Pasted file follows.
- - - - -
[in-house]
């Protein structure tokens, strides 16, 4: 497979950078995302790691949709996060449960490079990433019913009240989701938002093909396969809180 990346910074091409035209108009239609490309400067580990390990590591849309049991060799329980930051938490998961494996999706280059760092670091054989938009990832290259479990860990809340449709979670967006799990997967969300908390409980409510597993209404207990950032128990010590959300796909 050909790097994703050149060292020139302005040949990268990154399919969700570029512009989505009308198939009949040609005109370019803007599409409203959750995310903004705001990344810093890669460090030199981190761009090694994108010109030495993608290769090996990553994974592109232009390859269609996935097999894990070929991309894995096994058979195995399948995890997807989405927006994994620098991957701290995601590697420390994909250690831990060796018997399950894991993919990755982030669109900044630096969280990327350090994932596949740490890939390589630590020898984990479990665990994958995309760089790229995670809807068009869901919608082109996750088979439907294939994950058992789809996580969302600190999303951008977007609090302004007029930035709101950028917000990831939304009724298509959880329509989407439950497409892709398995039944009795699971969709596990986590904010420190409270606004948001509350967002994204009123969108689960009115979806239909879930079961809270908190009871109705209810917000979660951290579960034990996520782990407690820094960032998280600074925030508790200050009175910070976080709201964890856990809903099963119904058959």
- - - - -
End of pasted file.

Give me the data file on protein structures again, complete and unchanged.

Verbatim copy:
[in-house]
């Protein structure tokens, strides 16, 4: 497979950078995302790691949709996060449960490079990433019913009240989701938002093909396969809180 990346910074091409035209108009239609490309400067580990390990590591849309049991060799329980930051938490998961494996999706280059760092670091054989938009990832290259479990860990809340449709979670967006799990997967969300908390409980409510597993209404207990950032128990010590959300796909 050909790097994703050149060292020139302005040949990268990154399919969700570029512009989505009308198939009949040609005109370019803007599409409203959750995310903004705001990344810093890669460090030199981190761009090694994108010109030495993608290769090996990553994974592109232009390859269609996935097999894990070929991309894995096994058979195995399948995890997807989405927006994994620098991957701290995601590697420390994909250690831990060796018997399950894991993919990755982030669109900044630096969280990327350090994932596949740490890939390589630590020898984990479990665990994958995309760089790229995670809807068009869901919608082109996750088979439907294939994950058992789809996580969302600190999303951008977007609090302004007029930035709101950028917000990831939304009724298509959880329509989407439950497409892709398995039944009795699971969709596990986590904010420190409270606004948001509350967002994204009123969108689960009115979806239909879930079961809270908190009871109705209810917000979660951290579960034990996520782990407690820094960032998280600074925030508790200050009175910070976080709201964890856990809903099963119904058959």